“The fact that someone is a titanic figure doesn’t tell you anything at all, except that they have done remarkable things in one area ... it’s not something that we can take into account. Because otherwise, what are you saying? Well, you’re just a survivor of abuse, so you’re just a midget and this is a titan, so it doesn’t matter.”[38]

488. We agree that victims must be treated as being of equal value to the person who is accused of perpetrating their abuse.

‘Anti‑woman’ culture

489. In a letter to Mr Chris Smith on 25 May 2011, Lady Butler‑Sloss drew the Archbishop’s attention to an “anti‑woman culture” in the Diocese of Chichester.[39] She told us that she did not investigate this further, as it was outside her terms of reference, but she was made aware by several clergy and laymen that they considered that such a culture existed.[40]

490. Lord Williams agreed that misogyny may have impacted negatively upon the effectiveness of safeguarding. He viewed it as part of a wider mindset in which the authority of the ordained ministry was thought of as “beyond criticism, and in which a close‑knit male body of clergy tended to be protective of each other’s dignity and authority. Abusive behaviour is one extreme symptom of this mind‑set”.[41]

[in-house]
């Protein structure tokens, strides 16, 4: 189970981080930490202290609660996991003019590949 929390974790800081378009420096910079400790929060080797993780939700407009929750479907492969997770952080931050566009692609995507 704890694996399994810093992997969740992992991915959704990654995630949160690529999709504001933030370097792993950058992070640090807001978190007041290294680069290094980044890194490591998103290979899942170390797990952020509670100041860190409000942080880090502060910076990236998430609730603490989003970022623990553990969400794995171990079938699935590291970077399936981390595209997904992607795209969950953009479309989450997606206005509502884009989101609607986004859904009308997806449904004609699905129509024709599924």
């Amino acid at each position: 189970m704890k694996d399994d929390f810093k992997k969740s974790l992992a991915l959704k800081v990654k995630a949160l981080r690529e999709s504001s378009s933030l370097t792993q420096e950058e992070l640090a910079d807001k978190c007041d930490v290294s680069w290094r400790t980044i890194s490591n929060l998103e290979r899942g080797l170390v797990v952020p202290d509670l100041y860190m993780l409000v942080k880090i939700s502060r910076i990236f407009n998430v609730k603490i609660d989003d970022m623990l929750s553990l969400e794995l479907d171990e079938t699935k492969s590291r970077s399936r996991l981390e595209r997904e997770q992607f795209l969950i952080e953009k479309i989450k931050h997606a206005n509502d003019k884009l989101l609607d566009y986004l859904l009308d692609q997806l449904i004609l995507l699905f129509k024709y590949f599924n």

491. Bishop John Hind said that the opposition to the ordination of women cannot be equated with an ‘anti‑woman’ culture. However, he stated that he took steps during his tenure to ensure both genders were treated equally. For example, he proactively appointed the first two female diocesan secretaries so as to involve women in the senior leadership of the Diocese.[42] Nevertheless, Archdeacon Philip Jones acknowledged the Diocese was known as one “in which women clergy were not welcome”. He noted this culture has since changed, citing as an example the appointment of a female Archdeacon of Horsham in 2014.[43]